South Africa is taking the lead in the development of a maternal vaccine against group B Streptococcus (GBS), which can kill newborns and cause maternal complications.

Vaccinology expert Prof Shabir Madhi, dean of health sciences at Wits University, said SA is the country worst affected by group B strep bacteria, which kills nearly 100,000 newborns across the globe annually.

“SA has consistently reported the highest burden of invasive group B Streptococcus disease in the first three months of life compared to any other country globally for the past 20 years,” said Madhi, who was part of an international research project that recently found GBS infections are much more common than previously thought.

“Part of the reason for this is that infants born to women living with HIV are at three- to four-fold greater risk of developing invasive GBS disease such as blood and brain infections.”

After being passed to newborns during labour and delivery, GBS can cause serious invasive infections, including meningitis, bacterial pneumonia, and sepsis.

This week, public health experts from the World Health Organisation (WHO) and the London School of Hygiene & Tropical Medicine called for the urgent development of new vaccines to save the lives of newborns exposed to GBS.

Madhi’s research team found the bacterium is common and usually harmless in pregnant women. But it is linked to more than half-a-million preterm births annually. Almost half of the babies it kills are stillborn.

GBS also causes 37,000 cases annually of neurodevelopmental impairment, including cerebral palsy and hearing and vision loss.

Although the bacteria was once thought to mostly affect wealthier nations, researchers said  its impact is seen mostly in low- and middle-income countries – mainly in Africa and  east and southeast Asia.

Madhi said the rate of invasive GBS disease in SA is about three in 1,000 children “of whom 20% go on to die, and 20% to 30% develop sequelae”.

It is against this backdrop that the SA Medical Research Council vaccines and infectious diseases analytics research unit, which Madhi leads, is conducting clinical trials towards the development of a GBS vaccine.

“We are currently undertaking the first trials of two new GBS vaccines at my unit in pregnant women,” Madhi told TimesLIVE.

“We have been studying GBS for the past 15 years, including its epidemiology and understanding what immune responses vaccines should induce to protect the babies against GBS by vaccinating their mothers during pregnancy.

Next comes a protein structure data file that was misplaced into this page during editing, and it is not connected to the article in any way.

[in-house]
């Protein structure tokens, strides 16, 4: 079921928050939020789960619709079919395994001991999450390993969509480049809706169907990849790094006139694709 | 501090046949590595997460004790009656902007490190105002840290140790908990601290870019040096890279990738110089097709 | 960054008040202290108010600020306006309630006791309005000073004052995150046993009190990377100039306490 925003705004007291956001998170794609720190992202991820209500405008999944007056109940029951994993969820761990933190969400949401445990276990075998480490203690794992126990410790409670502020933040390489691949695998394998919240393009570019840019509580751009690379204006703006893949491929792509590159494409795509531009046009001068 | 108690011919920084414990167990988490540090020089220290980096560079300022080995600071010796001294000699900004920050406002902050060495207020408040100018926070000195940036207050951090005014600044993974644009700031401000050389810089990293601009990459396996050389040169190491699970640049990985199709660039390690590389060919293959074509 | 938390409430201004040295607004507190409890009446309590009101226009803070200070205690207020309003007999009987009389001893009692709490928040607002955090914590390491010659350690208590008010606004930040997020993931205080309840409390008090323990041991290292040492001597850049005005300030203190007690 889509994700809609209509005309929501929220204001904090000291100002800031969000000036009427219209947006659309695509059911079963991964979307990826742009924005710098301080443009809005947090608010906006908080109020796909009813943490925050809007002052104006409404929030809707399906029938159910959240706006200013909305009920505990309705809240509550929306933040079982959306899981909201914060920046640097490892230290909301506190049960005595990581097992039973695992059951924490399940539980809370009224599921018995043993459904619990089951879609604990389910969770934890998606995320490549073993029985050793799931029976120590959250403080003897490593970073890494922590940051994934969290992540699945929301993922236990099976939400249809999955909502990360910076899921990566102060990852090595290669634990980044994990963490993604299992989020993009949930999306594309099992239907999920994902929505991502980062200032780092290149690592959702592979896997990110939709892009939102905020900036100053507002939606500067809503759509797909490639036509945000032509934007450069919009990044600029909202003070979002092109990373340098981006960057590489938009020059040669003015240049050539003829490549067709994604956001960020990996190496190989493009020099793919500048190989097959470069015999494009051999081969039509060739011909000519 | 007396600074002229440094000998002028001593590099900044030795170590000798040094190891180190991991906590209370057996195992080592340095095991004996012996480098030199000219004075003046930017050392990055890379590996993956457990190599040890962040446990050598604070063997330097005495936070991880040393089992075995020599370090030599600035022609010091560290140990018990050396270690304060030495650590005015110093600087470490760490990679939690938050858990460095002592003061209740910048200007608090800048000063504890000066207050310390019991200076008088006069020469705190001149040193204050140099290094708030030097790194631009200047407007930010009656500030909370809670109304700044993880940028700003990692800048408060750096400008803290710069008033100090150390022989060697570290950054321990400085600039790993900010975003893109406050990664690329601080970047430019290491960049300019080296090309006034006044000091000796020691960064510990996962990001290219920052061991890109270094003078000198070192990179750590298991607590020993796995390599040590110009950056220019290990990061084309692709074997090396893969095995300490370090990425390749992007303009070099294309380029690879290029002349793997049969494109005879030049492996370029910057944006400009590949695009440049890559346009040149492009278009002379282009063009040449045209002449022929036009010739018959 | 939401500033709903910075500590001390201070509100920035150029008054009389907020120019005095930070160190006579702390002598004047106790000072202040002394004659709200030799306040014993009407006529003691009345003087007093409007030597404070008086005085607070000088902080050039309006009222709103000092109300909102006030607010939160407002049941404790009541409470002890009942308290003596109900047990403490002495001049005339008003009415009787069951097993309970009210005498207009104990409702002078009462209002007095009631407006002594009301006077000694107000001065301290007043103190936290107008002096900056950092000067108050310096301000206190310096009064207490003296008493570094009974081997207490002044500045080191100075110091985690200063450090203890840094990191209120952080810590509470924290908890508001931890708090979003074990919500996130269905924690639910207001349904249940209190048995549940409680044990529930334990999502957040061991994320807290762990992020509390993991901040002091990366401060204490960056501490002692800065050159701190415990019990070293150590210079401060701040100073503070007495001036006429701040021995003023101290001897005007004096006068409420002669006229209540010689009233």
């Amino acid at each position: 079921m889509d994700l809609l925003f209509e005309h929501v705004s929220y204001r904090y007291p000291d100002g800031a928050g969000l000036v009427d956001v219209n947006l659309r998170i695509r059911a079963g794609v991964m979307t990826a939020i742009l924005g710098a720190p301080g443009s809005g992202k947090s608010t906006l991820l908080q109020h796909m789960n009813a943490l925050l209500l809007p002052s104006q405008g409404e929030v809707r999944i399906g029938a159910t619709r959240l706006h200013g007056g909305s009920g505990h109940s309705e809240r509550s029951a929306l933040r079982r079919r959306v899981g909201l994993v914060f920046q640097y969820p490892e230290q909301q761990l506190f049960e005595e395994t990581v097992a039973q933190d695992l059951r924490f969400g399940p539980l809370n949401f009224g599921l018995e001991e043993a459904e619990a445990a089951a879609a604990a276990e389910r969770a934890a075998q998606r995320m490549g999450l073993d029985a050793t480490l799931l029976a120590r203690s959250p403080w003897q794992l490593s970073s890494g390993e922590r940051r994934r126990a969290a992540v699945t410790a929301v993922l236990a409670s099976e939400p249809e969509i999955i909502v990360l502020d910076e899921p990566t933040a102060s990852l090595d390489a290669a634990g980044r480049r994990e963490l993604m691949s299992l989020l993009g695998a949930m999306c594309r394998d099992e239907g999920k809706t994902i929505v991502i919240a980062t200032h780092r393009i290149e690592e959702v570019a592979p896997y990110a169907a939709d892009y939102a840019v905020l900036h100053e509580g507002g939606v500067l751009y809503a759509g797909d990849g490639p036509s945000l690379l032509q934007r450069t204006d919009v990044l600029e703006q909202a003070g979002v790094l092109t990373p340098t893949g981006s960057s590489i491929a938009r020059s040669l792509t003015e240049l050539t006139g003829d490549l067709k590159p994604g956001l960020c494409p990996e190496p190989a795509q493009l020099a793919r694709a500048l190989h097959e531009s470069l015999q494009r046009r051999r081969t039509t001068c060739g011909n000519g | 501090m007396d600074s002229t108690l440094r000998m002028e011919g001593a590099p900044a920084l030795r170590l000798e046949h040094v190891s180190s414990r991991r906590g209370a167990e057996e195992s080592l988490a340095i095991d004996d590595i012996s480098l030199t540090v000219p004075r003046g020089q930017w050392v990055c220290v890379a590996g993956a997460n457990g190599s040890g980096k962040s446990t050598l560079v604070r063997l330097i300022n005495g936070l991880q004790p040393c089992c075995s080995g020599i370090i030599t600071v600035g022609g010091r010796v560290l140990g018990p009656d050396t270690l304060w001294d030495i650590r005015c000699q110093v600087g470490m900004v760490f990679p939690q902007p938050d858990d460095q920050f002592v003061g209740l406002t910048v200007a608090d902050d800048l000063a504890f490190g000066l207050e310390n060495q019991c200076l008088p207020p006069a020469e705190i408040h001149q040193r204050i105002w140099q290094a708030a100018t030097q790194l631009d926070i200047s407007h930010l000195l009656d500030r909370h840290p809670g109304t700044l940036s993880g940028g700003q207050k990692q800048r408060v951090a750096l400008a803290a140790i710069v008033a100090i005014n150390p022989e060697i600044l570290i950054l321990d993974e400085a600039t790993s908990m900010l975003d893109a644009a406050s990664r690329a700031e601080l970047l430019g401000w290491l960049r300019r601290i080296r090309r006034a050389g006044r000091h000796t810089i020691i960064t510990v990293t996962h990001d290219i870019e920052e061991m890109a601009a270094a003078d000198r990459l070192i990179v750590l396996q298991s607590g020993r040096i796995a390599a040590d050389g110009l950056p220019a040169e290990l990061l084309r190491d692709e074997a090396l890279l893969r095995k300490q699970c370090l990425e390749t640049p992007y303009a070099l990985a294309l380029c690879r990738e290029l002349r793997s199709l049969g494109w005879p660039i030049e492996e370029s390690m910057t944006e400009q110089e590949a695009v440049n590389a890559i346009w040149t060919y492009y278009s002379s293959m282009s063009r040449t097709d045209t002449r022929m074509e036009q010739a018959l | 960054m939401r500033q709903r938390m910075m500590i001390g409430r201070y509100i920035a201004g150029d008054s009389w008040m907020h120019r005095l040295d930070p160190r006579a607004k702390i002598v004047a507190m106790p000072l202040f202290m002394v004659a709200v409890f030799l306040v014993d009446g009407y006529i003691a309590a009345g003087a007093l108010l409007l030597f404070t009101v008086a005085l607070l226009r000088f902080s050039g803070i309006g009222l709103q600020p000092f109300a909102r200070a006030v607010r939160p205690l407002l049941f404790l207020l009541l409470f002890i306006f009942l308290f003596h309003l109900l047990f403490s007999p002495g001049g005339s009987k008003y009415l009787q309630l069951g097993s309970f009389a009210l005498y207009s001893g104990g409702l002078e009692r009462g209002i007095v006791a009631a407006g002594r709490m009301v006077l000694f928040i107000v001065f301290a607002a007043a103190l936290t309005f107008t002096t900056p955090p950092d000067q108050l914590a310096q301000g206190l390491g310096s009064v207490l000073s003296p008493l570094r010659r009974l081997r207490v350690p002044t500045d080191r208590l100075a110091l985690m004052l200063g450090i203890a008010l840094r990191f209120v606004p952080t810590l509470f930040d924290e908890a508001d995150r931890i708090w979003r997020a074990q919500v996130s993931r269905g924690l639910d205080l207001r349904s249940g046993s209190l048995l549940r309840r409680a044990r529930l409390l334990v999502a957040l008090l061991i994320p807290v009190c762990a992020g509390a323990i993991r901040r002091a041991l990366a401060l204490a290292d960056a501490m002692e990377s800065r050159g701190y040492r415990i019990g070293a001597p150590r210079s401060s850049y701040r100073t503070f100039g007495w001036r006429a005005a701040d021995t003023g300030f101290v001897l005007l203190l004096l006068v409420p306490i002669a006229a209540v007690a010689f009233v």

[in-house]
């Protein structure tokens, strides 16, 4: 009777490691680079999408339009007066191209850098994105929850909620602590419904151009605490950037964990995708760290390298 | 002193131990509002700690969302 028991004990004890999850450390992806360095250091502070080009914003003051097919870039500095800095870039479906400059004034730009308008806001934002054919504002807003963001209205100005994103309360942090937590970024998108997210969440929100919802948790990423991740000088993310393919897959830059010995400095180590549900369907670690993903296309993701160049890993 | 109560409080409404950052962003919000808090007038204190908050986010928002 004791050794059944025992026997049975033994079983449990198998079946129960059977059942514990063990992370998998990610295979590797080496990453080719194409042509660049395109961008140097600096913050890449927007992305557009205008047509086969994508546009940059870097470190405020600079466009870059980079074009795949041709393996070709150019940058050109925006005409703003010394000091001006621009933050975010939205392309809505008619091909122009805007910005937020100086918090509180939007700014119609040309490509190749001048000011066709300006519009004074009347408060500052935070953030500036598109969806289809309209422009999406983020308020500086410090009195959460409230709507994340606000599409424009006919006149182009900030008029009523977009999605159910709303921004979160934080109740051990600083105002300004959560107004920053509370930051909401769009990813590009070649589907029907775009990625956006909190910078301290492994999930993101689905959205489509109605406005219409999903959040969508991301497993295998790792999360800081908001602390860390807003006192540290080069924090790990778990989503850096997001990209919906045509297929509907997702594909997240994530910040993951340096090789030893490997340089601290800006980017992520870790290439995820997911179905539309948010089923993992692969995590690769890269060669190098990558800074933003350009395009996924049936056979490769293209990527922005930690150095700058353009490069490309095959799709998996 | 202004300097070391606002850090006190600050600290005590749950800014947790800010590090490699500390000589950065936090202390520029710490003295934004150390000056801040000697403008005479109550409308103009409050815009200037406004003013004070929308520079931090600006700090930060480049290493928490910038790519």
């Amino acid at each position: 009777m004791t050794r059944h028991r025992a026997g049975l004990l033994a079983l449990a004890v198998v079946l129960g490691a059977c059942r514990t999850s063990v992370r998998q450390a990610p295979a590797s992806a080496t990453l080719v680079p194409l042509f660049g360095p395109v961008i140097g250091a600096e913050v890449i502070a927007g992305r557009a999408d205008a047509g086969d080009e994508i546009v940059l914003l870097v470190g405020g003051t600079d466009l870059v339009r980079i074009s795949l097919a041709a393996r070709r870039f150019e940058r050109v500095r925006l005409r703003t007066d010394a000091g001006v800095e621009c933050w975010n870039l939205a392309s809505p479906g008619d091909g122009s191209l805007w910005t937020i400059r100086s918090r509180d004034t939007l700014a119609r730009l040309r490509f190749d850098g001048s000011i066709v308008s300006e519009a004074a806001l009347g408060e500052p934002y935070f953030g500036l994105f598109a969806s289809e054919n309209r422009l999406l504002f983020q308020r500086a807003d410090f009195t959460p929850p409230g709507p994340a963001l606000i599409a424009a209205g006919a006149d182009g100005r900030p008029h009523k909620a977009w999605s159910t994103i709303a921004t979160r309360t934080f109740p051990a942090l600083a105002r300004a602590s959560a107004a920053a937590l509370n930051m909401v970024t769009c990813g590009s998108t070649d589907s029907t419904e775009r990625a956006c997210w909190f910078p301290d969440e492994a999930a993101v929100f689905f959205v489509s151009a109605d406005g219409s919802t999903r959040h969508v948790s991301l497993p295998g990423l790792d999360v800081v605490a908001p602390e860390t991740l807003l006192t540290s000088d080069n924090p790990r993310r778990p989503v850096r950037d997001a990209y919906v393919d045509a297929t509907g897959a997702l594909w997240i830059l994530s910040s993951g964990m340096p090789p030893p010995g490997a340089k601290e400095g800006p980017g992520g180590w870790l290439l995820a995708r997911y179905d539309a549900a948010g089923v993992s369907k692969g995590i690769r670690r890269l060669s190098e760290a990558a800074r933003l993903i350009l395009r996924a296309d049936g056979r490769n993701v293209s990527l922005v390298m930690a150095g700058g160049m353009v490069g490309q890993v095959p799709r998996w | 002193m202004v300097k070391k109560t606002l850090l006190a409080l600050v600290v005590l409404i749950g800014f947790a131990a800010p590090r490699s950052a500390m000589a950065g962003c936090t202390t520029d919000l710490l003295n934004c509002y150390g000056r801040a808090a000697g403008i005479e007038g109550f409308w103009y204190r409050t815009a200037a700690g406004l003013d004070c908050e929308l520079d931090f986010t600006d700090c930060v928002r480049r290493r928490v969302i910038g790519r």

“We have also shown that one out of every 20 stillbirths in SA is due to GBS, and there is some evidence to indicate that GBS infection in the mother may predispose to preterm birth, which to is a common underlying cause of death in early infancy.”

Antibiotic therapy is the primary treatment for suspected and confirmed GBS infections in infants and mothers.

In women, the bacteria colonises in the vagina and rectum, and can ascend into the amniotic sac and infect babies before they are born.

“About one-third of women will be colonised during pregnancy, but only a minority of their babies go on to develop invasive GBS disease,” said the researchers.

“However, it’s generally difficult to predict which babies will develop the disease. By vaccinating the pregnant women, there would be protection against GBS infection in the mother, who can also develop illness, as well as protection of the foetus against stillbirth or being delivered prematurely.”

The report says the development of a GBS vaccine would reduce deaths and could be highly cost-effective, with significant health benefits in all regions of the world.

Dr Phillipp Lambach, a lead author and medical officer from the WHO’s immunisation, vaccines, and biologicals department, said the new research “shows that Group B strep is a major and under-appreciated threat to newborn survival and wellbeing, bringing devastating impacts for so many families globally”.

He added: “We have also shown that one out of every 20 stillbirths in SA is due to GBS, and there is some evidence to indicate that GBS infection in the mother may predispose to preterm birth, which is a common underlying cause of death in early infancy.”

Estimates suggest that if vaccination reached over 70% of pregnant women, half of  GBS-related deaths could be averted, as well as more than 170,000 preterm births.

Debbie Forwood, whose daughter Ada was stillborn after she developed a GBS infection, said: “It is difficult to describe the breadth or depth of the grief when your child dies, or the accompanying guilt, and how it changes you, your family, and your relationships forever.

“Only a GBS vaccine could have saved Ada. When a vaccine can be widely rolled out, I will weep and scream with the unfairness that it came too late for her, and for all the other babies who are needlessly suffering and dying every year that it is delayed.

“But I will also weep with joy that in the future, many more will live, and their families will be saved from the living hell that is the death of a child.”

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